A multidisciplinary approach to spasticity treatment
Spasticity treatment should be provided by a multidisciplinary team (specialists with different expertise) employing a shared-care approach. A variety of treatment options are available. Clinical experience has shown that this approach has many benefits. In most cases, a combination of various types of treatment is required to achieve the specific goals of treatment for a particular patient.
A rehabilitation plan must be tailored to individual patient needs. It is likely to involve medical intervention (e.g., botulinum toxin, pain medication), as well as multiple additional therapies, e.g., physical, occupational, and psychological approaches. Together, these therapies enable optimal management of functional problems such as impaired mobility, strength, balance, and endurance, amongst other spasticity-related issues.
The primary aim of treatment is to help patients with spasticity and their caregivers improve their quality of life. Therefore, improvement is a key long-term factor in spasticity management.
The development of realistic and relevant goals for each individual is an essential key to successful treatment. These goals should be defined and followed-up by other collaborating members of the spasticity management team.
A spasticity management team may include the following health care professionals:
- specialist for physical medicine and rehabilitation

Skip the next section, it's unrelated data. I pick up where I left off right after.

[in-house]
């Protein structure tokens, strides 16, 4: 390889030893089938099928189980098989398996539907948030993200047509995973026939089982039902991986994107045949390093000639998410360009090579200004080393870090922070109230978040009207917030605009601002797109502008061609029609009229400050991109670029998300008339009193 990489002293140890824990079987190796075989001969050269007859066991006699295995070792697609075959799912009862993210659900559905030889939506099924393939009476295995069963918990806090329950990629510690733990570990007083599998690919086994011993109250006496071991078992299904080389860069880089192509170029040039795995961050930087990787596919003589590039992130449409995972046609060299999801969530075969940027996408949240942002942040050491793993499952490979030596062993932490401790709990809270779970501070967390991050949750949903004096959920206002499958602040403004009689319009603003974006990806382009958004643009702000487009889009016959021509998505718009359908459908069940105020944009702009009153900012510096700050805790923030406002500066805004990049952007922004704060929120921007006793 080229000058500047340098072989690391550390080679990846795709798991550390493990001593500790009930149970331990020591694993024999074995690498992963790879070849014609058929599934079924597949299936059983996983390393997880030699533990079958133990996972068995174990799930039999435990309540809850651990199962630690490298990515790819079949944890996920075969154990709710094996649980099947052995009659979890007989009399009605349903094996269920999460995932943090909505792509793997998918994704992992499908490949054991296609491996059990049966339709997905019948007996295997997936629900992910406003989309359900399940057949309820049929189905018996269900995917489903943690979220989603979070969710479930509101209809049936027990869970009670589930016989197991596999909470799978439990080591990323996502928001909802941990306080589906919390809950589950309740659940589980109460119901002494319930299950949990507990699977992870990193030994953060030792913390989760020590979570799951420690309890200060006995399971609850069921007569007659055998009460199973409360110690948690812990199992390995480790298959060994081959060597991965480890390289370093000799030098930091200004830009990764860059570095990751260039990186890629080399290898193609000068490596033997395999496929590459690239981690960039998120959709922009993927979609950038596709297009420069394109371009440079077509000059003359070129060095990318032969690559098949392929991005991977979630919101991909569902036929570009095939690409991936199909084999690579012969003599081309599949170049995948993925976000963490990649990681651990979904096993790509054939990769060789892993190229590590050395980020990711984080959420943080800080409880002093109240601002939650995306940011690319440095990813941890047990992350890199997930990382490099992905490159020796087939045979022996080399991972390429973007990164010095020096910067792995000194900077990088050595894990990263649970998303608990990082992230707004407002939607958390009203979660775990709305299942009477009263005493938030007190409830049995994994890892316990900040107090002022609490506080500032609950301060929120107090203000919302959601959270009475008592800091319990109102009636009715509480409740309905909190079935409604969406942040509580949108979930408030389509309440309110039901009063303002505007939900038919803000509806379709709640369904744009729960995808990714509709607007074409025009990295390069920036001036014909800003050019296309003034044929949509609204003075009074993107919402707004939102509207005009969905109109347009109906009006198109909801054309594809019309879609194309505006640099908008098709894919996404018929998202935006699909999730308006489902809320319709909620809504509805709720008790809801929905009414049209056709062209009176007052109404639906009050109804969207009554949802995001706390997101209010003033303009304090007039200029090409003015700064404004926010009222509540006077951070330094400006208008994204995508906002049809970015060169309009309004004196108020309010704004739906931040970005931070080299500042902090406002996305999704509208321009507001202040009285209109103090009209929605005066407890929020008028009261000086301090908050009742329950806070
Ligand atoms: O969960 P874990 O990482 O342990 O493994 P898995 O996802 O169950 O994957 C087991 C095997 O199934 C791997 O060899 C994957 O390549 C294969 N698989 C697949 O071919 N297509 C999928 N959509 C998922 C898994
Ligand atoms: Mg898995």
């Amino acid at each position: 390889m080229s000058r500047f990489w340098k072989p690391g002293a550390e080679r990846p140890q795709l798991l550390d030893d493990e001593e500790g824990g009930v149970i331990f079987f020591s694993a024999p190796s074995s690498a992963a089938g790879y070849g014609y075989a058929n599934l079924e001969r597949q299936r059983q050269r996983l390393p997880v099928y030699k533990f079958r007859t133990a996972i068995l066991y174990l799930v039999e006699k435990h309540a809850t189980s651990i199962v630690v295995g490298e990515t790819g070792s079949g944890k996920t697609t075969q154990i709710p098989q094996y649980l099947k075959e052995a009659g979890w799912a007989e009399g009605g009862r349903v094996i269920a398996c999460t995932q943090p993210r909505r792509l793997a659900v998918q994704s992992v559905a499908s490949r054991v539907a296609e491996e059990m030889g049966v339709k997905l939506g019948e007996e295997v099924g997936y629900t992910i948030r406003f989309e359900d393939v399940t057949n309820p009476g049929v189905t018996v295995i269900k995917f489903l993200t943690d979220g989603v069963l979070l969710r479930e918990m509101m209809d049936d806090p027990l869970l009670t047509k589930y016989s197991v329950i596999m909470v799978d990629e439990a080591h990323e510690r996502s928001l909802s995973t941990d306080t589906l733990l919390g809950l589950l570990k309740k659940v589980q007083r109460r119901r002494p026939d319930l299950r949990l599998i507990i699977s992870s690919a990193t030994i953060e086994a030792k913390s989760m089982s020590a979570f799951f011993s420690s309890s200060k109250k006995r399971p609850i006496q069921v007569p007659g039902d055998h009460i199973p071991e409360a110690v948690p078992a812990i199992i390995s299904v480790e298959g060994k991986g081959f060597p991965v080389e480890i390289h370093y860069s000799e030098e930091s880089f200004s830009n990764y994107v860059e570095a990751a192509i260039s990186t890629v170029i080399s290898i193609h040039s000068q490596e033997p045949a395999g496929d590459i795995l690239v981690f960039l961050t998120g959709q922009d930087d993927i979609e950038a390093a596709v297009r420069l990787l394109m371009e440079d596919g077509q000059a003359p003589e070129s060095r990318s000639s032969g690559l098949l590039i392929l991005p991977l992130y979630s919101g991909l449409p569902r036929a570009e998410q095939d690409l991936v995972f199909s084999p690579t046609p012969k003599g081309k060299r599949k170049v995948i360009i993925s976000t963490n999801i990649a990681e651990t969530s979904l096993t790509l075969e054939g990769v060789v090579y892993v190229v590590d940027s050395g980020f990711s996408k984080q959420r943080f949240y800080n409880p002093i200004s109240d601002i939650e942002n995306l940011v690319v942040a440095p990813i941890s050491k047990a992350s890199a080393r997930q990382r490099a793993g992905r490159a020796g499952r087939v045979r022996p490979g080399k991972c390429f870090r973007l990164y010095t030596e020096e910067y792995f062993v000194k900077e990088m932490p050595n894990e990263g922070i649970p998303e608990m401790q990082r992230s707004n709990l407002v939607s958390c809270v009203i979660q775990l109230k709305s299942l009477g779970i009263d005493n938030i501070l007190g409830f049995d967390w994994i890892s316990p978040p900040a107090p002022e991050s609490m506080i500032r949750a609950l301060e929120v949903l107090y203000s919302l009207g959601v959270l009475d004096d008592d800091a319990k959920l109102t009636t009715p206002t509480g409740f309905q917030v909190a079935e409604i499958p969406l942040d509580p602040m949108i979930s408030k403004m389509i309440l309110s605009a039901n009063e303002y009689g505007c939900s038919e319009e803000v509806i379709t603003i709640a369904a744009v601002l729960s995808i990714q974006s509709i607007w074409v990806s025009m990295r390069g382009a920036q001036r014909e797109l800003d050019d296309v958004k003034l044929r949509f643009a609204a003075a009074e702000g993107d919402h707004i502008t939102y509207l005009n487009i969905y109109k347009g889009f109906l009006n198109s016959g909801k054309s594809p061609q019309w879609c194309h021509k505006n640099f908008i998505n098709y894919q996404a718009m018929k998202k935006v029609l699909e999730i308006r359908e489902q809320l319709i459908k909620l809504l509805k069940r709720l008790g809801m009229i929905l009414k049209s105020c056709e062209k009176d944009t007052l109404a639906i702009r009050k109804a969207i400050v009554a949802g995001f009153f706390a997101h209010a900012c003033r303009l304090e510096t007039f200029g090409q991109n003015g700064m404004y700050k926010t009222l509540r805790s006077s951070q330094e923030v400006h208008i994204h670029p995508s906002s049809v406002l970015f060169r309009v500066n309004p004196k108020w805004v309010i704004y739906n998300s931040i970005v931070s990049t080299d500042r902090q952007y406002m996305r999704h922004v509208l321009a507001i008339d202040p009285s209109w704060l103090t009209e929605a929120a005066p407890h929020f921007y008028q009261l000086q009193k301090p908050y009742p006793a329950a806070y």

- occupational therapist
- orthotist (specialist concerned with the design, manufacture, and application of orthoses)
The importance of adapting the treatment to the patients’ symptoms and especially to their needs throughout the course of treatment is crucial. Expectations must be reviewed at regular intervals and redefined if necessary.
Common goals of spasticity treatment
Relief of symptoms
- Muscle spasm frequency
- Involuntary movements
Improvement of active functions
- Eating and/or drinking
- Sexual activity
Avoiding progression of impairment
- Prevention of contractures to maintain the body’s natural structure
- Optimizing posture and seating to improve tissue viability
Decrease carer burden (passive functional improvement)
- Ease of moving, handling and positioning
- Routine day-to-day care
Aesthetic and posture
- Improving aesthetic and postural appearance to improve the body image and the fit of clothes
Enhance impact of conventional rehabilitation intervention
- Optimize effectiveness of therapies, reduce use of systemic medication to treat spasticity